But before he began he asked two of his workers fixing his sister’s fence to put a plank across a four-foot canal at the back of his residence so that this reporter could take pictures of the boats moored there. Following the workers out of Walters’s yard and through Inverary’s we got to a bush-filled canal with trees chopped lying on the side of the sea dam. Once on the dam we got a better view of three boats moored closely together and another a short distance away.
Back at his sister’s house, Inverary took to sharing a little of the village history, his experiences and some disadvantages of living here.
“I was born in Ogle but came here as a baby,” he said. “Hydronie is [rumoured] to have existed since the time of the Dutch.
“I attended the Parika St Stephen’s Anglican School. During that time they had the big wooden buses working and a couple of cars which you’d find belonged to the rich people. Travelling with the train was the safest and cheapest way. When people wanted to move their cattle, they used the trains. The last [train] trip was sometime in 1973.”
Back in the day, Inverary said, you could tell the time by the movement of parrots. “In the afternoons when the parrots headed home, you know was five o’clock and when they headed out in the mornings, you know was seven o’clock. There were more animals; population changed that,” he said.
Sometime back, he added, he wrote letters to persons in charge of the sea defence concerning a dockyard but nothing was done and he was told to stop. “A guy by the name of Rahaman told me to stop writing letters and write one instead to [Milton] Dookie, the chairman then. A neighbour, Jai Persaud was operating a dockyard on the sea dam for many years and when they sand-blasted we started having problems; sand ended up in the water and sometimes you eating rock. I later met Persaud concerning this and he showed me a letter to Desmond Hoyte years ago. [Hoyte when] president permitted him to do his work but never did a follow-up to see what he was doing. His letter never said anything about building a dockyard but about wanting to do temporary boat repairs. Years later he’s still there.”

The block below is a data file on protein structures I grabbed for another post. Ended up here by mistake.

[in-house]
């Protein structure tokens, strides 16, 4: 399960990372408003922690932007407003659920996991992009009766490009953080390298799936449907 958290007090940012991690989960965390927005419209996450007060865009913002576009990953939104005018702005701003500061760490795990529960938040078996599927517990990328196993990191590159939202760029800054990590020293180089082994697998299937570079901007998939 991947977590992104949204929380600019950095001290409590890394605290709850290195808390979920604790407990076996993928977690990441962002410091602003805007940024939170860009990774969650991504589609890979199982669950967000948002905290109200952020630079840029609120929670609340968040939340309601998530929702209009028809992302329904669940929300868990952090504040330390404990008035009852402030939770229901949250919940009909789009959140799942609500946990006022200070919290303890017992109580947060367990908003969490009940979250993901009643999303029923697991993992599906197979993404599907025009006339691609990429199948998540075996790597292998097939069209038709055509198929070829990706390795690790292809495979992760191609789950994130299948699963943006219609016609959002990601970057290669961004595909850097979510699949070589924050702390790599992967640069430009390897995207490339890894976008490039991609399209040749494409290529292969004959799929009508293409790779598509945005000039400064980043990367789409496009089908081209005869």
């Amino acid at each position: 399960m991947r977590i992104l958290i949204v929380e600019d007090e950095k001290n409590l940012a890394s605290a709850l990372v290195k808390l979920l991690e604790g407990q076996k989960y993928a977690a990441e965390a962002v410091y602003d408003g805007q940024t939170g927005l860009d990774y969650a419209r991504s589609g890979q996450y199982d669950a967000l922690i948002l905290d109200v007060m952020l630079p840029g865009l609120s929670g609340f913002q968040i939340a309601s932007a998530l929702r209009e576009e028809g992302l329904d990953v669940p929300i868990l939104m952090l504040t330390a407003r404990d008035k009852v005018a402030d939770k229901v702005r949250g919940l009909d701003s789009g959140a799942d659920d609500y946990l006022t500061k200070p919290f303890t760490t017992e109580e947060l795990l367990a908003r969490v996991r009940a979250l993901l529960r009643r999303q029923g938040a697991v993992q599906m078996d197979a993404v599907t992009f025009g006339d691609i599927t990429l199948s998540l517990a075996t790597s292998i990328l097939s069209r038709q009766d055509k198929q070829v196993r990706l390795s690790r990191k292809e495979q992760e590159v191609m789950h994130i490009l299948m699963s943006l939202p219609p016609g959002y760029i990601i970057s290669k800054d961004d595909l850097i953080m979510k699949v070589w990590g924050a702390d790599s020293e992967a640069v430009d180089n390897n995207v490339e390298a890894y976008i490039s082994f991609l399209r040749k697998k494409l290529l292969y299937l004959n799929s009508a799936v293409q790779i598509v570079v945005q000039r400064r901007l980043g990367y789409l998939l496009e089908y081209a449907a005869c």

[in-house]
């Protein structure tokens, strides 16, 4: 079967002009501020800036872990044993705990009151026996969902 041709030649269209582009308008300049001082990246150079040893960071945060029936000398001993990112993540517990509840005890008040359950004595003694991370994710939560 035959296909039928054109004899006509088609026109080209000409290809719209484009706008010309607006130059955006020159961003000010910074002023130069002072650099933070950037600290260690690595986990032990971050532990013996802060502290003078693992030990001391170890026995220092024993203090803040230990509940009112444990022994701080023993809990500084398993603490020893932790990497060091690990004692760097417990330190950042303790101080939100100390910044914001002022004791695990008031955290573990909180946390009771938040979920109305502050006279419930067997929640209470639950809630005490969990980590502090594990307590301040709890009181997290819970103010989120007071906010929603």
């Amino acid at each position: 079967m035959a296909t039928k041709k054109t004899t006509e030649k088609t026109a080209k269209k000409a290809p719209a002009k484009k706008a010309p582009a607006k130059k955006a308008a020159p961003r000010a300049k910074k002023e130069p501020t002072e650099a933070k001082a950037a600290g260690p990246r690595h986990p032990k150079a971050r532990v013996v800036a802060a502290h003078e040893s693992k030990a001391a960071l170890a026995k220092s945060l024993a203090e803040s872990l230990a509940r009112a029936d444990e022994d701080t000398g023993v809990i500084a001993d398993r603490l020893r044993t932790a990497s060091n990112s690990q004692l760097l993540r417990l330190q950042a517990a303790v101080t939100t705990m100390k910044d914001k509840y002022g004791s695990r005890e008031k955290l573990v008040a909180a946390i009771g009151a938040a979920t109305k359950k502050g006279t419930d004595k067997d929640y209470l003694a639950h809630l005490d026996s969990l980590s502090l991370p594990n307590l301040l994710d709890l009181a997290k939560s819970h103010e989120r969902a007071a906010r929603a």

Since local government elections, he said, things have gotten worse. “At nights, people using the sea dam for prostitution, which encouraging persons using drugs. Vagrants use the boats to sleep at night. I had to install cameras cause I fear for my safety. It had two boats there, and then one night I hear a sound and I said somebody get shot at the back there. The next morning I see is another boat they bring and the sound had to be when the other boat ram the next one into the sea dam. People working on the boats at nights. My cousin living closer to the dam got ill from the sand-blasting.”
The man also pointed to an empty weed-filled lot next to his mother’s residence. The lot he said was rumoured to be owned by “the Baha’is” and he called on whoever the owners are to get the land cleared because of reptiles that are encroaching on his mother’s property.
With Bushy Park beach being close by persons usually go there to hang out and drink. However, according to Inverary, persons have complained about seeing women being raped. He is therefore calling for security to be heightened; he said some of these persons would be loitering on Old Road at night.
Highlighting the bush-filled canal behind his property, he said he had complained to the chairman, deputy and the engineer about the cleaning of the canal, which has not been done in almost two years. He said that in 2015, the engineer had told him that it would take a month for the machine to get there. It has been almost two years and Inverary is still waiting and so is the rest of Hydronie.
It was this same canal, Inverary said, that he learnt to swim; the very canal he crossed almost every day as a little boy with his mother to sell homemade buns and cassava pone to the engineers working to build the sea dam decades ago.
“They need to build this place and get rid of these boats and all this nonsense going on at the back. The roads need fixing and the parapets need cleaning. The same money they paying people to clean they could give persons as incentives to keep their surroundings clean and people could save and come together and have a village day or a town day,” he said.
Only a month ago, Inverary said, he paid persons to cut down the trees at the back.
Although he had been overseas for quite some time, he said he would never settle anywhere else; Hydronie is home. He wants to see a better Hydronie.